The data above shows that a high availability rate is a not a prerequisite for success (Pittsburgh and New England are doing just fine with a subpar rate), and neither is having a lot of first-round picks (see Seattle and New England are doing okay with just one and two first-round picks each over the last five years), but it certainly doesn’t hurt. And it certainly hasn’t hurt the Cowboys, even if it hasn’t resulted in sustained post-season success (yet).
Those 2nd rounders though...
If you’ve been reading through the post and are just itching to tell me just how badly the Cowboys suck in the second round, nobody is disagreeing with you. The Cowboys have had mediocre results from their second-round picks, DeMarcus Lawrence notwithstanding. But that doesn’t invalidate their success in the first round in any shape or form.
Still, the second round is where the Cowboys need to improve.
|Availability Rates, 2nd-round picks 2013-2017|
|Team||2nd rd. Picks||Avail. Games||Games played||Availability %||Team||2nd rd. Picks||Avail. Games||Games played||Availability %|
The same caveats apply here as they did for the first-rounders: a high availability rate for your second-rounders is a not a prerequisite for success (New Orleans and, once again, New England are doing just fine with a subpar second-round rate), and neither is having a lot of second-round picks (Kansas City and the LA Rams both made the playoffs last year with just three second-round picks in five years), but it certainly doesn’t hurt.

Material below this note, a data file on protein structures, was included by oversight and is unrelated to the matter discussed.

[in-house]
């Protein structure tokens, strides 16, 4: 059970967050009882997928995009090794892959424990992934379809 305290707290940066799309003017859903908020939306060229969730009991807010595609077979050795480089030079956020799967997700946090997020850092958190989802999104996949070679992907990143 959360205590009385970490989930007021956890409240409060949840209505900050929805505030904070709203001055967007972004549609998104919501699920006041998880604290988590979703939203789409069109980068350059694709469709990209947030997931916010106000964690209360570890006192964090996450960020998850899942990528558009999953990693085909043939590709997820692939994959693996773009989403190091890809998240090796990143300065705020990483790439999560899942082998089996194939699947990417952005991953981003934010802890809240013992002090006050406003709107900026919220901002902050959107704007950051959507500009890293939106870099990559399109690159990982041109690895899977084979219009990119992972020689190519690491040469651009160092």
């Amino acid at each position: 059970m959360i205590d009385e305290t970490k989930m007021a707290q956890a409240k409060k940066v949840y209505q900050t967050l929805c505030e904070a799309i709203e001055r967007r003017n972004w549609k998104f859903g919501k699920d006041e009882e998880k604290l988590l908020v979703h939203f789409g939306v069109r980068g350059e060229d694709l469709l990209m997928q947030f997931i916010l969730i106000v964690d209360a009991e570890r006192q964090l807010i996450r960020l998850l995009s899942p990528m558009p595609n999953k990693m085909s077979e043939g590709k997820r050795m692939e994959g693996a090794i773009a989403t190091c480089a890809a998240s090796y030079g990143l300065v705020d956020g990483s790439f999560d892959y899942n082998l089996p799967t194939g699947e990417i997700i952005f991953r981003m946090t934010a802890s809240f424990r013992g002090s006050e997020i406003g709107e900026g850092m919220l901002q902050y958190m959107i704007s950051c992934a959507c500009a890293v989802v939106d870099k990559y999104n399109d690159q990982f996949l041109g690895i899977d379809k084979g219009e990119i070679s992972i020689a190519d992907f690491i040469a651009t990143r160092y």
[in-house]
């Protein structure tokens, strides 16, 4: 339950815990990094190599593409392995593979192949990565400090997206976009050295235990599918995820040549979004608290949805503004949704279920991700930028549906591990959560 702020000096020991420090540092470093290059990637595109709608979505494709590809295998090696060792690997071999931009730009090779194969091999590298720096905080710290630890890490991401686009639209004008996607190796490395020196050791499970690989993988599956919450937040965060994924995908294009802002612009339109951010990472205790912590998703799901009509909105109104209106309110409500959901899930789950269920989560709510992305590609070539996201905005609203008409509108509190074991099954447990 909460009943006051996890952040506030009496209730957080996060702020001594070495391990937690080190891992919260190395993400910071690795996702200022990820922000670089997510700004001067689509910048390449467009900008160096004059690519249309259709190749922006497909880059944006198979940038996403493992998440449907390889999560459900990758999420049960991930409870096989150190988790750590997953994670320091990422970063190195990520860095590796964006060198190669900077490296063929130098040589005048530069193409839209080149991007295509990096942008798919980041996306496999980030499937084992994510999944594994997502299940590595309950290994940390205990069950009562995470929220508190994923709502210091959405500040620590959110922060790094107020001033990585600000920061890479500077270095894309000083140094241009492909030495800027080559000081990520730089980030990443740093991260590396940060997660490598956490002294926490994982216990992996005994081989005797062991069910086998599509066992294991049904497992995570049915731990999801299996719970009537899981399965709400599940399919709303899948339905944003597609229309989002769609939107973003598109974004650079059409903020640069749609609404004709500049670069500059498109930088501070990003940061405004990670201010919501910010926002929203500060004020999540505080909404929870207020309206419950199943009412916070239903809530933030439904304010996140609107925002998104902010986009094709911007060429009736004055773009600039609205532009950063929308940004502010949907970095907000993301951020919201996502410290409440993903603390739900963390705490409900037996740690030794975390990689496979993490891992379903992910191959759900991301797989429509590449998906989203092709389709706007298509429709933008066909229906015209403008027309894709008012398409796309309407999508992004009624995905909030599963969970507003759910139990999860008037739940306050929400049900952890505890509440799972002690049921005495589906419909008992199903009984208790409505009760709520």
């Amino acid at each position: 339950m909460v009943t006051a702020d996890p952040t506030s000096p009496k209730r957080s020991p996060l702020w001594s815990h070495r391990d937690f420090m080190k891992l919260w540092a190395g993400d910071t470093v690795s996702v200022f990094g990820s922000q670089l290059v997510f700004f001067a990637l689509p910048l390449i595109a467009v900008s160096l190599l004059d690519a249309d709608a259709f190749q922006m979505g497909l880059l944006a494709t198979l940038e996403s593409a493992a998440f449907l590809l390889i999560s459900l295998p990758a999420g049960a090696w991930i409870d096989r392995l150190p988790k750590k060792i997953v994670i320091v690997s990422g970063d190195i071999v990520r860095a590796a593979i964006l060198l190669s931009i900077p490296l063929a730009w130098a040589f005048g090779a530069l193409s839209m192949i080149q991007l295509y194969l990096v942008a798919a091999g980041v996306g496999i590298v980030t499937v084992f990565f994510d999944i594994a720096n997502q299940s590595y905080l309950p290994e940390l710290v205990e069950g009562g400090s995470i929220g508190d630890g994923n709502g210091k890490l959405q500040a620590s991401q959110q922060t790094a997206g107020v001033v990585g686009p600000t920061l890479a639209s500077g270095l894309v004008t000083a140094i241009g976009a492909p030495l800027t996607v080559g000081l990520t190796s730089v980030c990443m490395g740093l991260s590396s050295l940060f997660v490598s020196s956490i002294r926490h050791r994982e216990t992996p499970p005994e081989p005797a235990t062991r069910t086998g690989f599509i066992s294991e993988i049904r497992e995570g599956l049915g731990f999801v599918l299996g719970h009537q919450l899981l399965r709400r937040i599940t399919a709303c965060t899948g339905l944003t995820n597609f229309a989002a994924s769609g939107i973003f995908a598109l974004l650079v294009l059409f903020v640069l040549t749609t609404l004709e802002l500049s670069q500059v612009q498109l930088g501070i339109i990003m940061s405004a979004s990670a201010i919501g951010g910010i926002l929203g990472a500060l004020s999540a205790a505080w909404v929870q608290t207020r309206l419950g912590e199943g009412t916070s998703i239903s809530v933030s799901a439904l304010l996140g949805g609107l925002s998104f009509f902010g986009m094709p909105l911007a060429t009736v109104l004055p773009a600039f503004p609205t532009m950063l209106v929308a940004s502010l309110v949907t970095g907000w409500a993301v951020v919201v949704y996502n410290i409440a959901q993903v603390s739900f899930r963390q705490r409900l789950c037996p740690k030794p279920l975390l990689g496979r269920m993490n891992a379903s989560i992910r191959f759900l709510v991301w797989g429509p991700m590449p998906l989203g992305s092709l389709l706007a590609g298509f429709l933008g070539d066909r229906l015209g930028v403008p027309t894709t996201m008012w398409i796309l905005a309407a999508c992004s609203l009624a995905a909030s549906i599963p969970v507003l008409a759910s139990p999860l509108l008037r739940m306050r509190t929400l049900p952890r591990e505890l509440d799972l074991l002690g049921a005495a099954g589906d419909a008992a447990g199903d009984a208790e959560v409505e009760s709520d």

That doesn’t make the second-round picture for the Cowboys any prettier, but perhaps this is the year they reverse the trend: Barring injury and/or suspension, the Cowboys should be able to count on a lot of games in 2018 from DeMarcus Lawrence (2014), Randy Gregory (2015), Jaylon Smith (2016), Chidobe Awuzie (2017), and Connor Williams (2018) - even if the ship on Gavin Escobar (2013) has definitely sailed.
Surely the Cowboys must also suck in the third round ...
Well ... no.
As it turns out, the Cowboys also lead the league in the availability rate of their third rounders.